Comments and Actions from the October 15, 1999 Meeting
1. Identify an Ombuds-person to carry student concerns to the Department Head or School Administration. Head of the student AIChE chapter is one possibility.
2. Reevaluate at ES 110 & 111 with considerations to provide information used in subsequent courses, and assure use of computers in all following technical courses.
3. The Department develop a flow diagram of courses to aid faculty and students in defining programs and identifying potential scheduling problems.
4. Review the extent of detail required in written reports to make the writing more time efficient, and better focus the student on writing skills rather than technical knowledge. Comments that limiting reports to 2-5 pages may have merit. (Note: The Board agrees that the development of communicating skills is essential and felt that many of the comments on this were out of line from the real world)
1. The Department and the Board develop a plan for possibly setting up an endowment and an operating fund, both externally supported, to add funding to the department. Don Weinkauf will explore the possibilities with the school by mid November and send the results to the Board. Don Hooper will be the Board support and point of contact for this effort.
2. Don Weinkauf and Doug Dunston develop a concept for an NSF proposal on teaching innovation in one month, and the proposal by January. Lincoln Busselle will be the Board contact and support for this effort.
3. Don Weinkauf with the department and students will develop a brochure of the department with a summary of students available for summer and permanent employment to mail to industries in January. Don will also have the students prepare resumes and have a resume booklet to give to potential and active recruiters.
4. Individuals of the Board identified areas to serve as advocates and points of contact. These are listed at the end of the report.
The School, College and Department are to be commended on the accreditation of the chemical engineering curricula. Obviously the enthusiasm of the staff and students, and the ability to explore new educational concepts were key elements in the approval. We also feel that the participation of the Advisory Board lent credibility to many of the actions of the Department.
As noted in the last review, University support for the start-up activities of the Department have been excellent, and required. Also as noted previously, the operating budget with out the start up funds is woefully inadequate to support any viable outreach activities for students and funding, or to even maintain the existing facilities. The Board acknowledges the limitations of the University and offers its support to obtain increased funding for all the programs at NM Tech.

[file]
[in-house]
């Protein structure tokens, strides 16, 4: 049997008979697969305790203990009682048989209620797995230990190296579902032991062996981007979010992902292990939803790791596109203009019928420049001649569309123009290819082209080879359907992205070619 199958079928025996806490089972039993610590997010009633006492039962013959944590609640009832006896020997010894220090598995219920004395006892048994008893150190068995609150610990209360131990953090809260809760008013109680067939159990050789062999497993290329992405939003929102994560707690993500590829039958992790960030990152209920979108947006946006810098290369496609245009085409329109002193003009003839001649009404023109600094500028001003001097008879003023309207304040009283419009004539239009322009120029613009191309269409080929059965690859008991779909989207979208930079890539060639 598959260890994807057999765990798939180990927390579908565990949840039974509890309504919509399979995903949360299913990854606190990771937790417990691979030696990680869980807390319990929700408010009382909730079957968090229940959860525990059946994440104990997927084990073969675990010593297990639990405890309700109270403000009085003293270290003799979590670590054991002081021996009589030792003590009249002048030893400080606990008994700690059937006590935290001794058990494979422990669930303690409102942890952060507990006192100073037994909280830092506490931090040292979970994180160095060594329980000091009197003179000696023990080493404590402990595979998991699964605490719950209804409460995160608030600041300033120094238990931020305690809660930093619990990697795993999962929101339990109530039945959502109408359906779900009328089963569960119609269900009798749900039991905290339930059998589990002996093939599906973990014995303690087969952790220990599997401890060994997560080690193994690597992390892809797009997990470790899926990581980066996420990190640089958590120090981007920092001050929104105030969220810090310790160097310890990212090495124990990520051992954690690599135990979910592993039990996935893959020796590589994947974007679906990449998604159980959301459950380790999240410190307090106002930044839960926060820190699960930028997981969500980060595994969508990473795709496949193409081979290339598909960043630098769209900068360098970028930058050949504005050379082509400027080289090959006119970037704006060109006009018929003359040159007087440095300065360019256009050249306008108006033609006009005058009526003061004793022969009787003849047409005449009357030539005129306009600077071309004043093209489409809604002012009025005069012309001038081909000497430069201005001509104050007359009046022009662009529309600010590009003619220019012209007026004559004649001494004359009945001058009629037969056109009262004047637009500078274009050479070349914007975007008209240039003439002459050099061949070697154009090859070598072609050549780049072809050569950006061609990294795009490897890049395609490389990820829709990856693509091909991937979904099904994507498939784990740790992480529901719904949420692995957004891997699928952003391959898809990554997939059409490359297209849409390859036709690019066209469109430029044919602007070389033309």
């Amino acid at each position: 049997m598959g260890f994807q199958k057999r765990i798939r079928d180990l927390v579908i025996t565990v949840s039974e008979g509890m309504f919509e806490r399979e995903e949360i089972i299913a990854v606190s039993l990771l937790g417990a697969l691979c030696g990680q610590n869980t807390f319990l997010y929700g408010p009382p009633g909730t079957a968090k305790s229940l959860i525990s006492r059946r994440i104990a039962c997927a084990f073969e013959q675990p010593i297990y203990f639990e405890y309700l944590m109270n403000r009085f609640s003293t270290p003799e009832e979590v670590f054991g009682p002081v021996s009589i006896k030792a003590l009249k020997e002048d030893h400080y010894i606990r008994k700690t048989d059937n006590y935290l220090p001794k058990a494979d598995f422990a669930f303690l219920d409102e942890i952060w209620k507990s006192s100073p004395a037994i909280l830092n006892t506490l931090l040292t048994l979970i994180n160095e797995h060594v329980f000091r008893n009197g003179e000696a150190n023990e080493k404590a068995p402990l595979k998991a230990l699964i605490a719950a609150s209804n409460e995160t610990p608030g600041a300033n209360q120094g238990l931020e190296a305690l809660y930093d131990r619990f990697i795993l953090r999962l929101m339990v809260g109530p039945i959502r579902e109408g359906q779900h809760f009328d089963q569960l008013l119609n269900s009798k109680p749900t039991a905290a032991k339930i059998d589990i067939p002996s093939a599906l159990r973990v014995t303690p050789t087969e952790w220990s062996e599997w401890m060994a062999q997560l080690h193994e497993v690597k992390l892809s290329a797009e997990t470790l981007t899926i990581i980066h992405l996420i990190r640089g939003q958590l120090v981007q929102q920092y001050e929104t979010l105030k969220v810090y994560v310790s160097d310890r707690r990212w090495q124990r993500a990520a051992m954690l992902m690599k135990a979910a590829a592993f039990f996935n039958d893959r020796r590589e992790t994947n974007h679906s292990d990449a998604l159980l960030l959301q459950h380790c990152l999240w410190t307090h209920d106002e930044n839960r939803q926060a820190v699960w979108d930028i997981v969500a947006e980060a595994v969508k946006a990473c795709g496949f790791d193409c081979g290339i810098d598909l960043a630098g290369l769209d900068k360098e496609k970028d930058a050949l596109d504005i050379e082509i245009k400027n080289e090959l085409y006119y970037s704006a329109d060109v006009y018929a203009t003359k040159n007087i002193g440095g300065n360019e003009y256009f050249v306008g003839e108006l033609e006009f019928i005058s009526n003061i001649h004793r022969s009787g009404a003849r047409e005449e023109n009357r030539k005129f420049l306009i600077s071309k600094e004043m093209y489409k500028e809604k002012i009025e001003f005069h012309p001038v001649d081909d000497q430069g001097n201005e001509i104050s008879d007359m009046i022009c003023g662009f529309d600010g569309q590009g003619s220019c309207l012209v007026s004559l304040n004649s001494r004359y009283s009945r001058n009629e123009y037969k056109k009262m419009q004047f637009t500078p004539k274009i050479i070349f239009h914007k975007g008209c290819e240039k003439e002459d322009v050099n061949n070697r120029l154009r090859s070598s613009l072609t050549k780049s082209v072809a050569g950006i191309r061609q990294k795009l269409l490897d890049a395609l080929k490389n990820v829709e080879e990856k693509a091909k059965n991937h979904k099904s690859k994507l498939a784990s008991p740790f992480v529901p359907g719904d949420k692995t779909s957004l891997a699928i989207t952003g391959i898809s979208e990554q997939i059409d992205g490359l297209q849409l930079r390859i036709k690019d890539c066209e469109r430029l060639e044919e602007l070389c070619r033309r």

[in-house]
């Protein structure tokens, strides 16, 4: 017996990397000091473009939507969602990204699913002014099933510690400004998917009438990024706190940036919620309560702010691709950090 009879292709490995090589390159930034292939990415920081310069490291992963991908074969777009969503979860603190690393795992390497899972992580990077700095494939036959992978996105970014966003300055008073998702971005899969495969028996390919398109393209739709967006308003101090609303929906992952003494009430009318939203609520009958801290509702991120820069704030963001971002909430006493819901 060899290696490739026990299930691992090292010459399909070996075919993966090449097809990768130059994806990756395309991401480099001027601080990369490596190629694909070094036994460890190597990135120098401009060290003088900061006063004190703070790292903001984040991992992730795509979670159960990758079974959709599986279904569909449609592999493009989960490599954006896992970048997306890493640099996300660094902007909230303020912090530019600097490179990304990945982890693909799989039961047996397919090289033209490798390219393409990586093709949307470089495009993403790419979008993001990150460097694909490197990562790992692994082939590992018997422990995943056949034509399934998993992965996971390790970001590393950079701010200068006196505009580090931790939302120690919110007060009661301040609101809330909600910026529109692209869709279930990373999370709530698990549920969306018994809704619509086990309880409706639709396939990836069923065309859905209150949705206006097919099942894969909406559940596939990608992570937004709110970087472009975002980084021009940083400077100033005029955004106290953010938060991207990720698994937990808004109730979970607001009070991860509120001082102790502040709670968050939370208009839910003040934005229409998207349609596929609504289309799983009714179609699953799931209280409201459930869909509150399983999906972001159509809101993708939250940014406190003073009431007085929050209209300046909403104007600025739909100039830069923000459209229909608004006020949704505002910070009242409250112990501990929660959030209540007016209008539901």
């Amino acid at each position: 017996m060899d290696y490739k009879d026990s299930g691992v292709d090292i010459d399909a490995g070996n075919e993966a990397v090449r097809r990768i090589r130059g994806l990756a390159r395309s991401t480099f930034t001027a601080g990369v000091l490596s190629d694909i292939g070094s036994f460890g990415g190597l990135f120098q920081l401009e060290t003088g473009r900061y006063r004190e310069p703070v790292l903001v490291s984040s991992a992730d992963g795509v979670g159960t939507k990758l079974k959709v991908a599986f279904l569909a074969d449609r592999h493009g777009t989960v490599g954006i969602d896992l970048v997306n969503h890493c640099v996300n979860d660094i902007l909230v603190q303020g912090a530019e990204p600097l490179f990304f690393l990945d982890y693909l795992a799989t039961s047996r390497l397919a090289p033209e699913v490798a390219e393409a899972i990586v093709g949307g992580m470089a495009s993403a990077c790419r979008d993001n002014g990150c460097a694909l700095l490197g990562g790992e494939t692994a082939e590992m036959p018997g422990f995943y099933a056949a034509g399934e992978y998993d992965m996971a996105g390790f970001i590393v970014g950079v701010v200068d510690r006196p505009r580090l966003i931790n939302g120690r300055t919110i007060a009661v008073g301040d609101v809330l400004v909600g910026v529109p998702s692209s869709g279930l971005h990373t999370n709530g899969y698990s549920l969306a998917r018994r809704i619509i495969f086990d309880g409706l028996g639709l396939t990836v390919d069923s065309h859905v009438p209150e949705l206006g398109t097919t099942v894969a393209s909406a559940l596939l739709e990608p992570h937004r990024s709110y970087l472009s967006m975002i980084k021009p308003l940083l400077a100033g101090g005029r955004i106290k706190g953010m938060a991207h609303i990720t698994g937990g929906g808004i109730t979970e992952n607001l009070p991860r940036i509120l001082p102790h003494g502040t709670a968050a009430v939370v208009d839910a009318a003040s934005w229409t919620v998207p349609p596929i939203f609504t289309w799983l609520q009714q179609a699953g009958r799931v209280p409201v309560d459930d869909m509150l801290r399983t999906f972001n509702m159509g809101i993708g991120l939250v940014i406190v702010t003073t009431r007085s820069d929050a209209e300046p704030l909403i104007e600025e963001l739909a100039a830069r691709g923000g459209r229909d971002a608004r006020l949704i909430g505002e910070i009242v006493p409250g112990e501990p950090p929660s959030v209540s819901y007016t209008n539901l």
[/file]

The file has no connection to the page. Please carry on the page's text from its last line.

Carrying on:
Discussions were held with students, sans the faculty, for an hour and then informally during lunch. The Board was most encouraged by the positive outlook of the students. Comments included:
"We want to be, and are challenged"
"Homework is important to learning and the faculty pushes that"
"Every professor knows my name"
"I came because of reputation and the low tuition"
Concerns centered around five points:
1. There appears to be no mechanism, eg ombuds, for the students to identify concerns and receive feedback that such have been addressed. The end-of-semester reviews are fine but there is no evidence they have any impact or are considered.
2. Courses ES110 and 111 are taught in part at the high school level with some parts (eg significant figures) repeated in every engineering course. The words ñprofessional ethicsî are not of value, particularly at this stage of education. MATLAB may be nice to know but we never have used it or needed it since. In fact, we just donÍt need to attend these classes since we have had the information in high school and it has no relevance to our interests or future study. In addition, follow up with computer use in subsequent courses. Considerations for 110 and 111 might include items such as teaching programming for an understanding on how programs work, including sessions on Word and Excel since they are needed for future work, include an early "design" problem (lack noted by ABET) to stir the studentÍs imaginations and innovation. Thoughts for consideration included:
Use of the modified INTEL training program for new hires
Switching the order of the two courses
Focus on a "clinic" problem
Identify a community need that could be met through a team effort, such as Habitat for Humanity, proposing a recycling plan for the Univeristy etc
Do a failure analysis of some existing structure, eg highway paving, corroded pipe etc
Such projects would involve all disciplines, introduce the engineers to design concepts and allow hands on work to enthuse the students.
3. Review the prerequisite requirements, and possibly change many to co-requirsites. For example the ES110 and 111 are prerequisites for ensuing courses but really have no relevance to the subject matter. Defining them, and others as prerequisites, often requires an extra year due to scheduling problems.